Skip to content

Children's Health

Font Size

Tourette's Disorder: Making Home and School Life Easier - Topic Overview

Changes at home

There are many ways you can help your child with Tourette's disorder at home:

  • Don't treat tics as willful behavior. Although tics can appear to be "on purpose" and can cause you frustration, do not punish your child for having tics, and try not to show any frustration you may feel. Doing so may increase your child's anxiety and cause more tics. Remember that your child cannot control his or her tics.
  • Alternate household tasks with free time.
  • Notice when your child's tics get worse. Sometimes you may be able to find triggers and can help your child work through them or avoid them. But tics associated with Tourette's disorder come and go, so it may be difficult to know exactly why they sometimes get worse. You can help reassure your child during these times by staying calm and helping him or her to relax.
  • Encourage your child to increase responsibilities at his or her own pace, since stress often makes tics worse or more frequent.

Changes at school

Teachers can help your child with Tourette's disorder if they:

  • Provide more time for your child to take written tests.
  • Allow your child to use a computer or to recite assignments rather than handwriting them if tics affect writing.
  • Provide a seat where there is little distraction and some privacy.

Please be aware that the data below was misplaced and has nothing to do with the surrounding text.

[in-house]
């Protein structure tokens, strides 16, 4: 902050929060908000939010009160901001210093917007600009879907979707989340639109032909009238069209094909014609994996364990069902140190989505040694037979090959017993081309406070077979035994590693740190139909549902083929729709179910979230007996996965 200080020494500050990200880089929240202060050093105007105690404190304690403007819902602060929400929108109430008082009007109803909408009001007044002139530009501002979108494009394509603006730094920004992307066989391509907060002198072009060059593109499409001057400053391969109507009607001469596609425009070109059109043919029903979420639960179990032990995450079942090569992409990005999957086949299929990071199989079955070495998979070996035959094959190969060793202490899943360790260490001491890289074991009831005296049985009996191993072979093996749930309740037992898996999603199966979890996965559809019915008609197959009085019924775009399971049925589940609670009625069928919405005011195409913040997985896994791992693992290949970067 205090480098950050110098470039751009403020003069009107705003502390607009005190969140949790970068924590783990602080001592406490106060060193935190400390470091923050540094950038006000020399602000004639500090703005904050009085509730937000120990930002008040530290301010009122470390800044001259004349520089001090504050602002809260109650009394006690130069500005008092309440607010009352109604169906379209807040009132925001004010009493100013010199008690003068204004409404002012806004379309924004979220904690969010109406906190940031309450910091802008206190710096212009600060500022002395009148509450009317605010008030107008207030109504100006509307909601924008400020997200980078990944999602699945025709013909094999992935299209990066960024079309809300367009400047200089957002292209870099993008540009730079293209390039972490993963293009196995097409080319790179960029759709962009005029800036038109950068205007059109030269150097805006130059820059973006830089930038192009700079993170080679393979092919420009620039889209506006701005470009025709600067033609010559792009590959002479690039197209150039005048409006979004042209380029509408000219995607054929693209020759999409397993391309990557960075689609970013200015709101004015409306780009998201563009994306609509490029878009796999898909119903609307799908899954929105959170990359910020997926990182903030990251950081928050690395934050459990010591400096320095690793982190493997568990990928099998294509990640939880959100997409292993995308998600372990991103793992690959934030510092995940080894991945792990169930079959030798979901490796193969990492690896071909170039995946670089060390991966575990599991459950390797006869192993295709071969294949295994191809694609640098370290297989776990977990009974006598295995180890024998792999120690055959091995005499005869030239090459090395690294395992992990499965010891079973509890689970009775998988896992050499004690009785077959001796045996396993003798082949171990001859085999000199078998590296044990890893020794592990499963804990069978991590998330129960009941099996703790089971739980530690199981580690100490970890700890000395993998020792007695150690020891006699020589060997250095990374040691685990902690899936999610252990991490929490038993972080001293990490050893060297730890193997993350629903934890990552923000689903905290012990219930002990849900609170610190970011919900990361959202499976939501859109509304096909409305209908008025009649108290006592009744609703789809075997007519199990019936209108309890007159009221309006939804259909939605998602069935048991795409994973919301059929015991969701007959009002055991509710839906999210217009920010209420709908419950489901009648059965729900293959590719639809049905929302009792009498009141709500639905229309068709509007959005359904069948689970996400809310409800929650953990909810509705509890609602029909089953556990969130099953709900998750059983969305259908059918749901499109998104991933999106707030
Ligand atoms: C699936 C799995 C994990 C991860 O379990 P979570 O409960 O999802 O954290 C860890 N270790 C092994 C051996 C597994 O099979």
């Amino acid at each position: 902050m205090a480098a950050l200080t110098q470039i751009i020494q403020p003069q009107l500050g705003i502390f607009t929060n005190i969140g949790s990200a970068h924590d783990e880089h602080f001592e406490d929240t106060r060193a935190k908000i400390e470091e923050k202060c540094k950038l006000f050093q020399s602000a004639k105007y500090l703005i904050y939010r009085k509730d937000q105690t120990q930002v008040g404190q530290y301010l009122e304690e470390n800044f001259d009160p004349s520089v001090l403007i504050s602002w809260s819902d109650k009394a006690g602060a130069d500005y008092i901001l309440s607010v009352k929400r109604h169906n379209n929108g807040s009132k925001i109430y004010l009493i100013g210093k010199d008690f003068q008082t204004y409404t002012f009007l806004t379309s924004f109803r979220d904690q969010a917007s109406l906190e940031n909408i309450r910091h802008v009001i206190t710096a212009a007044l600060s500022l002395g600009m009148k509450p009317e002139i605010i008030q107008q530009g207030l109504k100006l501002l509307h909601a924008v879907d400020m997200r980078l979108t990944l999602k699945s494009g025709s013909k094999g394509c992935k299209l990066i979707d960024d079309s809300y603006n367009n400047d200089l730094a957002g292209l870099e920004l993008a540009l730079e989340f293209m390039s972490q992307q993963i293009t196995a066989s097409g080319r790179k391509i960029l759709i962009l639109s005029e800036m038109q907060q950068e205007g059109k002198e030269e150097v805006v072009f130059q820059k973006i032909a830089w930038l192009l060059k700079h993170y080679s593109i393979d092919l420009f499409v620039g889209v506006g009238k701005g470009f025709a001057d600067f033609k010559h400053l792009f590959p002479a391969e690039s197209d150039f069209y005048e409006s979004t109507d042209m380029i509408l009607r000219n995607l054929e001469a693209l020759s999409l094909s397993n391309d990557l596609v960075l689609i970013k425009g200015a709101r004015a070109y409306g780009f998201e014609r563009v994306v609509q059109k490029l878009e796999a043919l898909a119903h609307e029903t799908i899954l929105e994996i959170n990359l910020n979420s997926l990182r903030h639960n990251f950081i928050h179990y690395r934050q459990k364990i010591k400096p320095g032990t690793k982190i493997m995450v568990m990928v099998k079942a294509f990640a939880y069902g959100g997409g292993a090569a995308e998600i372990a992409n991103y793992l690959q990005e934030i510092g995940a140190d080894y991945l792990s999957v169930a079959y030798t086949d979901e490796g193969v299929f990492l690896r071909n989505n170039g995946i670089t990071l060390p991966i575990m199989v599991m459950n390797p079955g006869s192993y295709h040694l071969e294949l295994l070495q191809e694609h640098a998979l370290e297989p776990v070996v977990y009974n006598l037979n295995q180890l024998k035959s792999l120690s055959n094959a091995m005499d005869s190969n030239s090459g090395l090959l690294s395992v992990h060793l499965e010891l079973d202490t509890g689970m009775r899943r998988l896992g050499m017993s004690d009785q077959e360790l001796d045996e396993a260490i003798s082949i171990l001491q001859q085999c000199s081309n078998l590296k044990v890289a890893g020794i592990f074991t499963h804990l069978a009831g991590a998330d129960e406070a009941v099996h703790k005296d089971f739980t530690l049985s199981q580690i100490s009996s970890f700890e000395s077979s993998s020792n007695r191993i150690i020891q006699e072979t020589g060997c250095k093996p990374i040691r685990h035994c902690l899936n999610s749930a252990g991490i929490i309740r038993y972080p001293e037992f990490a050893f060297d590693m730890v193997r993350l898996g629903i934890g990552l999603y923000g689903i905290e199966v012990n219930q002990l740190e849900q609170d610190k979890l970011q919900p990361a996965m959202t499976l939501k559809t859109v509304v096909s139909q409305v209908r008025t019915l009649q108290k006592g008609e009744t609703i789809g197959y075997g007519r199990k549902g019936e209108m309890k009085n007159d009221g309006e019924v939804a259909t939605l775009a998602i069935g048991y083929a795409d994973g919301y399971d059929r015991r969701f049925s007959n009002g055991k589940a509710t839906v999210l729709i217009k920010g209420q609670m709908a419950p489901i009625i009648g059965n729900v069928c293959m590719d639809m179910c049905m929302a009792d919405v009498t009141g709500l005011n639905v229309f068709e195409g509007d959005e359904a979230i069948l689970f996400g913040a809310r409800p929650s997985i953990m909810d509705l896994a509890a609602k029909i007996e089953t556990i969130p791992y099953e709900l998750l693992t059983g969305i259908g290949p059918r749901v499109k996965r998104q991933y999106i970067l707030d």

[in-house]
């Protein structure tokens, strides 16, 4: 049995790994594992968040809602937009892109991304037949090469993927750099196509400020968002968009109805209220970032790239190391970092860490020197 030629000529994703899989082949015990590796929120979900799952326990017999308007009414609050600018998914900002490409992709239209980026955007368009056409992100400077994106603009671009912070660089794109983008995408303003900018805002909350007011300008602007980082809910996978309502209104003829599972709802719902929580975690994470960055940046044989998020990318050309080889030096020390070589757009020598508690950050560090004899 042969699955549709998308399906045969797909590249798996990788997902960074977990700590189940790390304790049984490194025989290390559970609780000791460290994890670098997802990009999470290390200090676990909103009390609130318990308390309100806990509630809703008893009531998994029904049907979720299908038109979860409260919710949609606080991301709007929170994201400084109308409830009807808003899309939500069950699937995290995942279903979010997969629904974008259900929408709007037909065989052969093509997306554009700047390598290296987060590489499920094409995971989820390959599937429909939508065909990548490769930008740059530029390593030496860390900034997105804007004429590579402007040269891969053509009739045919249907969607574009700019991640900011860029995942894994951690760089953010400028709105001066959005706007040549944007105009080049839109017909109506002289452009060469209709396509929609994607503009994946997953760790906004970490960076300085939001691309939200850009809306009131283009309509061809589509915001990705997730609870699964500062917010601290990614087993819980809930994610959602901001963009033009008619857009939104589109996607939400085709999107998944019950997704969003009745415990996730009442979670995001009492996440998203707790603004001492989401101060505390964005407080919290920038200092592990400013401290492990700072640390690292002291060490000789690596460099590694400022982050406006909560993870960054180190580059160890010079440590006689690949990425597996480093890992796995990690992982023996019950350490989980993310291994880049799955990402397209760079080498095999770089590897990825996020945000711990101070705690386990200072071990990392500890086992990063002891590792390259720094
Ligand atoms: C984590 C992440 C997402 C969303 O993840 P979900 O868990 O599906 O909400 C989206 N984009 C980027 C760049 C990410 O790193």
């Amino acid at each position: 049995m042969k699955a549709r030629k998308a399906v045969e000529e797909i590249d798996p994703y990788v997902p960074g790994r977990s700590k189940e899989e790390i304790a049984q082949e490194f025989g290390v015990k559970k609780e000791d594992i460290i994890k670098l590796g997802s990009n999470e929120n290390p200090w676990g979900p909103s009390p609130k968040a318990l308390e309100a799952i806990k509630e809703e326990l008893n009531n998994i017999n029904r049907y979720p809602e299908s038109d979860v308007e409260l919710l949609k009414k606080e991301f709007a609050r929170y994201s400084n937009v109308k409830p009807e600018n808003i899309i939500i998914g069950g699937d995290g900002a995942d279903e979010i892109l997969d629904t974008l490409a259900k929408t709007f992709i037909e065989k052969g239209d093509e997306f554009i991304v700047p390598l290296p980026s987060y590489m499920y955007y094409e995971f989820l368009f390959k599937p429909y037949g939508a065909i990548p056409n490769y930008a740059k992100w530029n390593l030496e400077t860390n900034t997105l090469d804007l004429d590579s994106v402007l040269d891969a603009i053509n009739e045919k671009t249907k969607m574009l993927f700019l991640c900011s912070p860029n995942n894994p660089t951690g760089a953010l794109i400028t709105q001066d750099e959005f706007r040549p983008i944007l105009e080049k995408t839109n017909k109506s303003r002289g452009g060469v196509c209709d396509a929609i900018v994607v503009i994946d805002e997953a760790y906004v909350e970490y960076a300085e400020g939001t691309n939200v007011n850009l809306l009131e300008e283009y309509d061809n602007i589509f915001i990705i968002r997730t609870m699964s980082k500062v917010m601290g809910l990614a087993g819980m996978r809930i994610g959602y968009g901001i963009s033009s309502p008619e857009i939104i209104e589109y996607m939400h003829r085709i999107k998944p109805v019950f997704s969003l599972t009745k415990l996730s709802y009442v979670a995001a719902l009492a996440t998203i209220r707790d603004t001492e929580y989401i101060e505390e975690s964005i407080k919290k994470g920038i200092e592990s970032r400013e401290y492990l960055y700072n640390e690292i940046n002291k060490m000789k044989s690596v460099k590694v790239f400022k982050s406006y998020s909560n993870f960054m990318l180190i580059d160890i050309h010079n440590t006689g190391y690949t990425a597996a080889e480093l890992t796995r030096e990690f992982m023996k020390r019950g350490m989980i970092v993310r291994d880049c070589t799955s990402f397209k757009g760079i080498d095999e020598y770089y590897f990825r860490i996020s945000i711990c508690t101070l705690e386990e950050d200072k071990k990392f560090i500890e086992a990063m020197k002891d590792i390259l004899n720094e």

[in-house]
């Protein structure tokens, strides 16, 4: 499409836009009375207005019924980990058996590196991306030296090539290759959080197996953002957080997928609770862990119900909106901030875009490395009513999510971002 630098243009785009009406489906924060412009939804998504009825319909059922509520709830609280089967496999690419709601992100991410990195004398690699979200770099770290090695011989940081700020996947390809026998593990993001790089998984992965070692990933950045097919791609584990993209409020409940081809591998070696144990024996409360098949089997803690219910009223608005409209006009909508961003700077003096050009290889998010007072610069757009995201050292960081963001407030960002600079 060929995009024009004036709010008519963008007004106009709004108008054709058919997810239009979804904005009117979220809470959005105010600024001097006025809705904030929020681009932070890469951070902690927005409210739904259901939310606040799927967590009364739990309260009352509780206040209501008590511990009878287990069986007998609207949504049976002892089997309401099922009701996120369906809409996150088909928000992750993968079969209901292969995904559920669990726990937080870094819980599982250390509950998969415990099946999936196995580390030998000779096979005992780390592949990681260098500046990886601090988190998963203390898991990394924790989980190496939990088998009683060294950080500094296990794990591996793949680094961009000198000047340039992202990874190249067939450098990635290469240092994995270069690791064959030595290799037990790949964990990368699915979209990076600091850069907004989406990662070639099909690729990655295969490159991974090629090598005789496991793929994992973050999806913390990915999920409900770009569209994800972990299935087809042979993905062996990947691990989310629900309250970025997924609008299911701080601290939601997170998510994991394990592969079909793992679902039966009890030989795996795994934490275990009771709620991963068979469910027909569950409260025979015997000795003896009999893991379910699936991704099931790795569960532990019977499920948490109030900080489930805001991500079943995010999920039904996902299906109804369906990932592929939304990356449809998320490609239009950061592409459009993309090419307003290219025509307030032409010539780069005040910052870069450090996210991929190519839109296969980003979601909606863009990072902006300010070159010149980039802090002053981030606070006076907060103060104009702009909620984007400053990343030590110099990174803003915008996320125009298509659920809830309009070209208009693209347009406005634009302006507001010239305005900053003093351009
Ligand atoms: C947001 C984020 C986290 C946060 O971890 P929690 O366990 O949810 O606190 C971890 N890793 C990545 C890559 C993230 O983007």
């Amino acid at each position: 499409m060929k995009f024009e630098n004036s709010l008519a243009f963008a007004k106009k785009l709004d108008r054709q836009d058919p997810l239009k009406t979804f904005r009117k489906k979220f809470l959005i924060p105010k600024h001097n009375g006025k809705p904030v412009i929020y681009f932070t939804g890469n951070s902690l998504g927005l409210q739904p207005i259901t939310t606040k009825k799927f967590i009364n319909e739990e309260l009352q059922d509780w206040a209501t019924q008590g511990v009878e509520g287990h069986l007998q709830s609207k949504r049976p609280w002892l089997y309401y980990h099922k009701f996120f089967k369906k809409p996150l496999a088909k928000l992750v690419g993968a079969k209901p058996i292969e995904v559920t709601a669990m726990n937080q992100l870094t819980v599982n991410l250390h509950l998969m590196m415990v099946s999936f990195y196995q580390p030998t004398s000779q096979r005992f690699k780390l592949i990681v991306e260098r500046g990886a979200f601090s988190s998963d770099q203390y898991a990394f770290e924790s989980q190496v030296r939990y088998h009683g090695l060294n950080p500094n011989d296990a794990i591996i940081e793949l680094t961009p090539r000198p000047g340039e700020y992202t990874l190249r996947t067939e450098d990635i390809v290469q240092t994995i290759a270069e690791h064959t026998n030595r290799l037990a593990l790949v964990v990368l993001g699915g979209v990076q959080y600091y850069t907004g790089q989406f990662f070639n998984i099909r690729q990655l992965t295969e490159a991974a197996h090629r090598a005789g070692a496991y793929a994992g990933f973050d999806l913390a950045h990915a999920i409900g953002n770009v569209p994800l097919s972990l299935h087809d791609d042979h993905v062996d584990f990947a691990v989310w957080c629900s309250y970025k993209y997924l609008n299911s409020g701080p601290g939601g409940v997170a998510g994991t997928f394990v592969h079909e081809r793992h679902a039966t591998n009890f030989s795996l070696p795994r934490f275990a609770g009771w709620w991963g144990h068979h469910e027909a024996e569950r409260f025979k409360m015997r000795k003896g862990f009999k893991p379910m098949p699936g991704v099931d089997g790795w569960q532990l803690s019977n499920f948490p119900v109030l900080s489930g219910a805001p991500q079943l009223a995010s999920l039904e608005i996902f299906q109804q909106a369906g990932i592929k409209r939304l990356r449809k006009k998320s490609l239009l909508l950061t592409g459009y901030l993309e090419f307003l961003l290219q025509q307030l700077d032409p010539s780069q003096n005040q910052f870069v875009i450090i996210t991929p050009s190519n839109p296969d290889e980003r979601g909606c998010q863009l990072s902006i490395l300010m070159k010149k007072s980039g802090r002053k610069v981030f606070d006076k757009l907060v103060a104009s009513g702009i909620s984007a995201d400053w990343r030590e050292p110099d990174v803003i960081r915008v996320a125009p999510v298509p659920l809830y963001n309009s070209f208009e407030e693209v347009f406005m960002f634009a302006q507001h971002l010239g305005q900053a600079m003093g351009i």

• Allow for frequent rest periods when needed.
  • Set a good example for accepting your child. It is important for your child to have teachers who discourage teasing by responding quickly and firmly whenever it occurs.
  • Provide tutoring, time in learning labs, or special classes if needed.

Share your child's treatment goals with your child's teacher. And partner with his or her school so there is consistency across home and school in how Tourette's disorder is handled.

    This information is produced and provided by the National Cancer Institute (NCI). The information in this topic may have changed since it was written. For the most current information, contact the National Cancer Institute via the Internet web site at http:// cancer .gov or call 1-800-4-CANCER.

    WebMD Medical Reference from Healthwise

    Last Updated: July 22, 2013
    This information is not intended to replace the advice of a doctor. Healthwise disclaims any liability for the decisions you make based on this information.
    1
    Next Article:

    Tourette's Disorder: Making Home and School Life Easier Topics

    Today on WebMD

    child with red rash on cheeks
    What’s that rash?
    plate of fruit and veggies
    How healthy is your child’s diet?
     
    smiling baby
    Treating diarrhea, fever and more.
    Middle school band practice
    Understanding your child’s changing body.
     

    worried kid
    fitArticle
    boy on father's shoulder
    Article
     
    Child with red rash on cheeks
    Slideshow
    girl thinking
    Article
     

    Loaded with tips to help you avoid food allergy triggers.

    Loading ...

    Sending your email...

    This feature is temporarily unavailable. Please try again later.

    Thanks!

    Now check your email account on your mobile phone to download your new app.

    babyapp
    New
    Child with adhd
    Slideshow
     
    rl with friends
    fitSlideshow
    Syringes and graph illustration
    Tool